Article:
New York Jets
in the 5th round of the 2008 NFL Draft. Ainge and his family are active members of The Church of Jesus Christ of Latter-day Saints, in which Ainge serves as a bishop. Ainge suffered a mild heart attack in 2009.[12] NBA career statistics[edit]

Legend

  GP Games played   GS  Games started  MPG  Minutes per game

 FG%  Field goal percentage  3P%  3-point field goal percentage  FT%  Free throw
Free throw
percentage

 RPG  Rebounds per game  APG  Assists per game  SPG  Steals per game

 BPG  Blocks per game  PPG  Points per game  Bold  Career high

† Denotes seasons in which Ainge won an NBA championship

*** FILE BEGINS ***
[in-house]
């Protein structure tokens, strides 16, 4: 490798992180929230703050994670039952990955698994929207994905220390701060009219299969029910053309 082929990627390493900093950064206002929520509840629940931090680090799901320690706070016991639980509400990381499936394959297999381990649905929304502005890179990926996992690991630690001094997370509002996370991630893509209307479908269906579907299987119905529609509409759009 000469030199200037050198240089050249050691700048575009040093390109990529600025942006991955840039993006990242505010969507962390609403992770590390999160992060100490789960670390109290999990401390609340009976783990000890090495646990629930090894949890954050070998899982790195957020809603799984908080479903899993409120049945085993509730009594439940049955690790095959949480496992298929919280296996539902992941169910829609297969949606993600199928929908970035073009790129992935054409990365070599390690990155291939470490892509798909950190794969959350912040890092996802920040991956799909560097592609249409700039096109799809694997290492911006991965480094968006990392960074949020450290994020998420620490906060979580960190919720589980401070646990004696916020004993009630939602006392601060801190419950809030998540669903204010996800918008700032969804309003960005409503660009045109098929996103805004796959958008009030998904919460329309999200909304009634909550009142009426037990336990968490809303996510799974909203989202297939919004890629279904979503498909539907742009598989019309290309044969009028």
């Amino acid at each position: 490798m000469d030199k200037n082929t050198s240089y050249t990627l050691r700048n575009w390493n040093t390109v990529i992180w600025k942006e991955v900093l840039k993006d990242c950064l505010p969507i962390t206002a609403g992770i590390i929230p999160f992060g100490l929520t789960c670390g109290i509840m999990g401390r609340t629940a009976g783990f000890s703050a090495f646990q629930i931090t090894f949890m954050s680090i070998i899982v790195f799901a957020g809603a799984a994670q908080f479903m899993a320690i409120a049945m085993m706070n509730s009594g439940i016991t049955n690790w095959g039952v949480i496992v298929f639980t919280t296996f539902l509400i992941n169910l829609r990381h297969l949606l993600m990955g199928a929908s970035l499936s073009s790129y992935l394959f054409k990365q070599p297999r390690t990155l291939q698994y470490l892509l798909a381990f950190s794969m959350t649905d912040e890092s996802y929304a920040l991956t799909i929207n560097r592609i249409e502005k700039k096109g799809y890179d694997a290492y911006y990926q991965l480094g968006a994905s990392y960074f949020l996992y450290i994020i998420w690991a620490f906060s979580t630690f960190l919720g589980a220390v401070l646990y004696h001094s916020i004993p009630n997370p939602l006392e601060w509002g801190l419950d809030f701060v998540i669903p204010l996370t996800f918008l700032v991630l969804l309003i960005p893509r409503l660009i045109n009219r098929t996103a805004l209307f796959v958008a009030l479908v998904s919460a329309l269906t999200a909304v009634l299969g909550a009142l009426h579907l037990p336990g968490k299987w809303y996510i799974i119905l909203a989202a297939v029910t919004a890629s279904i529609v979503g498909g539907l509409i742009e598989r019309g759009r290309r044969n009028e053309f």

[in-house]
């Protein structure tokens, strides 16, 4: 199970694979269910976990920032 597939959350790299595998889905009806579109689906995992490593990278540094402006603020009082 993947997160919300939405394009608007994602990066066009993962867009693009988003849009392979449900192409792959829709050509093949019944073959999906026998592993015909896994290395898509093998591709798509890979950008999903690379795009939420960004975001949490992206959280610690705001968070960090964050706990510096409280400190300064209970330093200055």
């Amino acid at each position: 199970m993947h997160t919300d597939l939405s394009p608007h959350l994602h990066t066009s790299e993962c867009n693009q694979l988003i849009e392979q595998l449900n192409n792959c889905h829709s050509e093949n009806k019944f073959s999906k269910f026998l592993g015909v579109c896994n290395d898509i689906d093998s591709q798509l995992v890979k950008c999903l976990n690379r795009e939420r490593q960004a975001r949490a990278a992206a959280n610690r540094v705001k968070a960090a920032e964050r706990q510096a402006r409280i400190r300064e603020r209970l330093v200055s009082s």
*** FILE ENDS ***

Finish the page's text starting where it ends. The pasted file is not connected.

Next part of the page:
Regular season[edit]

Year Team GP GS MPG FG% 3P% FT% RPG APG SPG BPG PPG

1981–82 Boston 53 1 10.6 .357 .294 .862 1.1 1.6 0.7 0.1 4.1

1982–83 Boston 80 76 25.6 .496 .172 .742 2.7 3.1 1.4 0.1 9.9

1983–84† Boston 71 3 16.3 .460 .273 .821 1.6 2.3 0.6 0.1 5.4

1984–85 Boston 75 73 34.2 .529 .268 .868 3.6 5.3 1.6 0.1 12.9

1985–86† Boston 80 78 30.1 .504 .356 .904 2.9 5.1 1.2 0.1 10.7

1986–87 Boston 71 66 35.2 .486 .443 .897 3.4 5.6 1.4 0.2 14.8

1987–88 Boston 81 81 37.3 .491 .415 .878 3.1 6.2 1.4 0.2 15.7

1988–89 Boston 45 28 30.0 .460 .374 .891 3.4 4.8 1.2 0.0 15.9

1988–89 Sacramento 28 26 36.7 .452 .387 .813 3.6 6.7 1.5 0.3 20.3

1989–90 Sacramento 75 68 36.4 .438 .374 .831 4.3 6.0 1.5 0.2 17.9

1990–91 Portland 80 0 21.4 .472 .406 .826 2.6 3.6 0.8 0.2 11.1

1991–92 Portland 81 6 19.7 .442 .339 .824 1.8 2.5 0.9 0.2 9.7

1992–93 Phoenix 80 0 27.0 .462 .403 .848 2.7 3.3 0.9 0.1 11.8

1993–94 Phoenix 68 1 22.9 .417 .328 .830 1.9 2.6 0.8 0.1 8.9

1994–95 Phoenix 74 1 18.6 .460 .364 .808 1.5 2.8 0.6 0.1 7.7

Career[13] 1042 508 26.6 .469 .378 .846 2.7 4.0 1.1 0.1 11.5

All-Star 1 0 19.0 .364 .750 .500 3.0 2.0 1.0 0.0 12.0